In March, all the gain in retail sales was in inflation. Retail sales are turning down. You’re going to see a weaker GDP number for Q111. The GDP number is probably the most valueless of the major series put out; but, as the press will have to report, growth will drop from 3.1% in Q410 to something like 1.7% in Q111.

TGR: You’ve stated that the most significant factors driving the inflation rate are currency- and commodity-price distortions – not economic recovery. Why is that distinction important?

JW: The popular media have stated that the only time you have to worry about inflation is when you have a strong economy, and that a strong economy drives inflation. There’s such a thing as healthy inflation when it comes from a strong economy. I would much rather be in an economy that’s overheating with too much demand and prices that rise. That’s a relatively healthy inflation. Today, the weak dollar has spiked oil prices. Higher oil prices are driving gasoline prices higher – the average person is paying a lot more per gallon of gas. For those who can’t make ends meet, they cut back in other areas.

You also have higher food prices. It’s not due to stronger food or gasoline demand – it’s due to monetary distortions. Unemployment is still high, even if you believe the numbers. I’ll contend the economy really isn’t recovering. At the same time, you’re seeing a big increase in inflation that’s killing the average guy.

TGR:
Why isn’t there more pressure on the US government to reduce the debt deficit?

JW: When you get into areas like debt and deficit, it’s a little difficult to understand. The average person, though, should be feeling enough financial pain that political pressure will tend to mount before the 2012 election; but whether or not the average person will take political action remains to be seen. I don’t think you have until 2012 before this gets out of control and there’s hyperinflation. It could go past that to 2014, but we’re seeing all sorts of things happening now that are accelerating the inflation process.

TGR: Like the dollar at an all-time low.

JW: If you compare the US dollar against the stronger currencies, such as the Australian dollar, Canadian dollar and Swiss franc, you’re looking at historic lows. You’re not far from historic lows in the broader dollar measure.

TGR: In your April 19 newsletter, you stated, “Though not yet commonly recognized, there is both an intensifying double-dip recession and a rapidly escalating inflation problem. Until such time as financial market expectations catch up with the underlying reality, reporting generally will continue to show higher-than-expected inflation and weaker-than-expected economic results.” What do you mean by “until such time as financial market expectations catch up with the underlying reality?”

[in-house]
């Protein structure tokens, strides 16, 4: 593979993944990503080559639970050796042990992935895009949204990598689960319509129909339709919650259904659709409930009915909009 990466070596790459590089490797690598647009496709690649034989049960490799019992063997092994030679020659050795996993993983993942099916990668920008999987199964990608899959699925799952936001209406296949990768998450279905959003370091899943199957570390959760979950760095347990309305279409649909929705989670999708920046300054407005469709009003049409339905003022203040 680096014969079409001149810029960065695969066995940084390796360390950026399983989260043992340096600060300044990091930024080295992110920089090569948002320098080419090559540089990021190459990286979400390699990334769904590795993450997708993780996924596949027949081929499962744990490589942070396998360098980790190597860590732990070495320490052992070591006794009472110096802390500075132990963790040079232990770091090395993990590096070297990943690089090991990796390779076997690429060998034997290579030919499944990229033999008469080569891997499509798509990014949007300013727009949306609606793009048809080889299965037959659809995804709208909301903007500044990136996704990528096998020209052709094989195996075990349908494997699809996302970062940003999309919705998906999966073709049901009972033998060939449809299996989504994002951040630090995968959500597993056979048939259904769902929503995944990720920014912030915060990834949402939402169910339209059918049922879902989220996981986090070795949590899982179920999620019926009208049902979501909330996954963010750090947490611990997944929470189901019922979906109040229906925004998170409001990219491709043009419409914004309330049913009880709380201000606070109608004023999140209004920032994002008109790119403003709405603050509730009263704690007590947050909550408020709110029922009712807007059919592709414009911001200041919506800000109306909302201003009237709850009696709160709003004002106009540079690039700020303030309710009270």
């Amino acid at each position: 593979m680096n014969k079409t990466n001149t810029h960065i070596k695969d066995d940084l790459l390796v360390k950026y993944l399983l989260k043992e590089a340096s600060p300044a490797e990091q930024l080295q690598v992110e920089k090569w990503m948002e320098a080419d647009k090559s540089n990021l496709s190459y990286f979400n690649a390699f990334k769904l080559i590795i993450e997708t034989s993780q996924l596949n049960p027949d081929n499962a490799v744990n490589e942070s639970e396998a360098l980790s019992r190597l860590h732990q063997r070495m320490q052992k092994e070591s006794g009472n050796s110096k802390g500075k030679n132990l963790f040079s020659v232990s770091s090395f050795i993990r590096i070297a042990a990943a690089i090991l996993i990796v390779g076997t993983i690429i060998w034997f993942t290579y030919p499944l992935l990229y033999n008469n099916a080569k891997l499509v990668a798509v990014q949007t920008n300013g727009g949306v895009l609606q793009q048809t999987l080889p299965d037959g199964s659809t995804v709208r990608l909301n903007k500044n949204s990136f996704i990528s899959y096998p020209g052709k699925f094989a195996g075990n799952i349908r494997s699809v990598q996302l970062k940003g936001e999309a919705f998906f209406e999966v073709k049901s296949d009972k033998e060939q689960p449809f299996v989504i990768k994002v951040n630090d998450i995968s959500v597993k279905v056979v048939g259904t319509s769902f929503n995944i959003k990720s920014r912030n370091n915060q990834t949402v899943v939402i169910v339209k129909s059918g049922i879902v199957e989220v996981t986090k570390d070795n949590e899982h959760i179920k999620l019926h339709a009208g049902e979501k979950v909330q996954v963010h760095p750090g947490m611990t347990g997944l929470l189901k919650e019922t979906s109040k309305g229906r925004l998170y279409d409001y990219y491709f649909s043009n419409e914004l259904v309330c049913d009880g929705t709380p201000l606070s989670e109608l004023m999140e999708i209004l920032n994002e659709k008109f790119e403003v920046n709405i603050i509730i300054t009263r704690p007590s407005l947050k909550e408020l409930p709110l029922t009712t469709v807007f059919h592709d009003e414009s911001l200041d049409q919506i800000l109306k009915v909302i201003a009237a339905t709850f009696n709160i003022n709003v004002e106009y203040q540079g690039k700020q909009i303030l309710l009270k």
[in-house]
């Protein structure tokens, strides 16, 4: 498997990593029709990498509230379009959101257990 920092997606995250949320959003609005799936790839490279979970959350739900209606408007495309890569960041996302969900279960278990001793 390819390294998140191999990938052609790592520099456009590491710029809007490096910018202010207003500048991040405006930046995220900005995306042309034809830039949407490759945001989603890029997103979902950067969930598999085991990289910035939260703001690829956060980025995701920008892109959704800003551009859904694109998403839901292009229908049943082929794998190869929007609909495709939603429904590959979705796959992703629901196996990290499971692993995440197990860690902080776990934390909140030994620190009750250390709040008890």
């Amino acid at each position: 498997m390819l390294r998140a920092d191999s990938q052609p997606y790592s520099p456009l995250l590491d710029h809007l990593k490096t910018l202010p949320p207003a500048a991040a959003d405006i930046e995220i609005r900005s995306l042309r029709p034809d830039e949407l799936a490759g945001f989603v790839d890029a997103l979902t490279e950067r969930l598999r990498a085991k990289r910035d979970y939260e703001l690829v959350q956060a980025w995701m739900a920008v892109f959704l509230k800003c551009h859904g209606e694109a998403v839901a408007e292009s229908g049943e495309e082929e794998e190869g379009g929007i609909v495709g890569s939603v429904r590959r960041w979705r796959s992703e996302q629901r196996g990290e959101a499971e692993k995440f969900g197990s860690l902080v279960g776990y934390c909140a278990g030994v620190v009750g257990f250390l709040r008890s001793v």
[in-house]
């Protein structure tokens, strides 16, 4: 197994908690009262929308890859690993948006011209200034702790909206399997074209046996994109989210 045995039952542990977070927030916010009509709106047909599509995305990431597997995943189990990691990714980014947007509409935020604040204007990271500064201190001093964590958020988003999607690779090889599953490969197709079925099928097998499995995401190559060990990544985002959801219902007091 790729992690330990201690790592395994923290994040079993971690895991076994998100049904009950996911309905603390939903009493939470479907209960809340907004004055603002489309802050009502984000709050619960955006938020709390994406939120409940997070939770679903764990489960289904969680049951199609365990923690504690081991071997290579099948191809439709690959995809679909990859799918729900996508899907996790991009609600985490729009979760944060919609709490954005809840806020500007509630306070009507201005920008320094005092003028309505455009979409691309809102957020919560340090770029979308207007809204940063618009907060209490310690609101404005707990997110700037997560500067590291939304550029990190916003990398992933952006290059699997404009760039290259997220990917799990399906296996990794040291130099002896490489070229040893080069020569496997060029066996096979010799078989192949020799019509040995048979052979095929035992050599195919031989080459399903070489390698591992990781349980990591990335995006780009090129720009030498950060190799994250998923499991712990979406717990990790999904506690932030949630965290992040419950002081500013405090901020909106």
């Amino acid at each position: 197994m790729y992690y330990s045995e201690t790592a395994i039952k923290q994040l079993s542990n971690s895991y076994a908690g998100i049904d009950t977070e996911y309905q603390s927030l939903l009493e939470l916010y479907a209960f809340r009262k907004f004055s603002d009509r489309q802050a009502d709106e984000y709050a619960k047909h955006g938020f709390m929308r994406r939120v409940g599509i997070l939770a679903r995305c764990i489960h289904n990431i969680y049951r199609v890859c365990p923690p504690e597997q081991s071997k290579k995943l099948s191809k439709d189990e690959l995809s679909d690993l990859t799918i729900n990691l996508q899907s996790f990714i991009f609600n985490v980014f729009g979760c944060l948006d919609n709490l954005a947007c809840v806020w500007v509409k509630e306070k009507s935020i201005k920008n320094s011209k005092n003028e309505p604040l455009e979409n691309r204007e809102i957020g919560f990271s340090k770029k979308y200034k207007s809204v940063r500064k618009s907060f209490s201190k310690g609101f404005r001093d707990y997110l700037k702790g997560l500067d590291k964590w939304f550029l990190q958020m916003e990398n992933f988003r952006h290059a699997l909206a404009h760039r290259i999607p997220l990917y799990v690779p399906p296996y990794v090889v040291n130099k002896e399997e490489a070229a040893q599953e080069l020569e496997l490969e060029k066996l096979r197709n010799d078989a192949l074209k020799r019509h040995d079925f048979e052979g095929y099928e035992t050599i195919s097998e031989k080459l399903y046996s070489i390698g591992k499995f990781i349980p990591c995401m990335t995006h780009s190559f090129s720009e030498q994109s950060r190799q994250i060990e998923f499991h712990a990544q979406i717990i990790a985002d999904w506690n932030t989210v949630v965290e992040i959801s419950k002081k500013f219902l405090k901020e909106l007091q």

JW: A lot of people look closely at and follow the consensus of economists, which is looking at (or at least still touting) an economic recovery with contained inflation. I’m contending that the underlying reality is a weaker economy and rising inflation. I think the expectation of rising inflation is beginning to sink in. Given another month or two, I think you’ll find all of a sudden the economists making projections will start lowering their economic forecasts.

TGR: Do you think economists will shift their outlooks before we get into hyperinflation or a depression?

JW: In terms of economists who have to answer to Wall Street, work for the government or hold an office like the Federal Reserve chairman, by and large, they’ll err on the side of being overly optimistic. People prefer good news to bad news. If Fed Chairman Ben Bernanke said we were headed into a deeper recession, it would rattle the market. People on Wall Street want to have a happy sales pitch. What results may have little to do with underlying reality…According to the National Bureau of Economic Research, the defining authority in timing of the US business cycle, the last recession ended in June 2009. So, this current recession will be recognized as a double-dip recession. The Bureau doesn’t change its timing periods.

I’ll contend that we’re really seeing reintensification of the downturn that began in 2007. Although it’s not obvious in the headline numbers of the popular media, you’ll find that September/October 2010 is when the housing market started to turn down again. That is beginning to intensify. We’ll see how the retail sales look when they’re revised. When all the dust settles, I think you’ll see that the economy did start to turn down again in latter 2010. Somewhere in that timeframe, they’ll start counting the second or next leg of a multiple-dip recession.

TGR: This has been very informative, John. Thank you for your time.

Regards,

The Casey Research Team,
for The Daily Reckoning

Hyperinflation and Double-Dip Recession Ahead originally appeared in the Daily Reckoning. The Daily Reckoning provides over half a million subscribers with literary economic perspective, global market analysis, and contrarian investment ideas. Bill Bonner, the founder of the the Daily Reckoning released his latest book Dice Have No Memory: Big Bets & Bad Economics From Paris to the Pampas in April 2011.

Read more here:
Hyperinflation and Double-Dip Recession Ahead




The Daily Reckoning is a contrarian e-letter, brought to you by New York Times best-selling authors Bill Bonner and Addison Wiggin since 1999. The DR looks at the economic world-at-large and offers its major players – investors, politicians, economists and the average consumer – some much-needed constructive criticism.

Uncategorized

This Contrarian Stock Pick Could Gain 32% or More

May 2nd, 2011

This Contrarian Stock Pick Could Gain 32% or More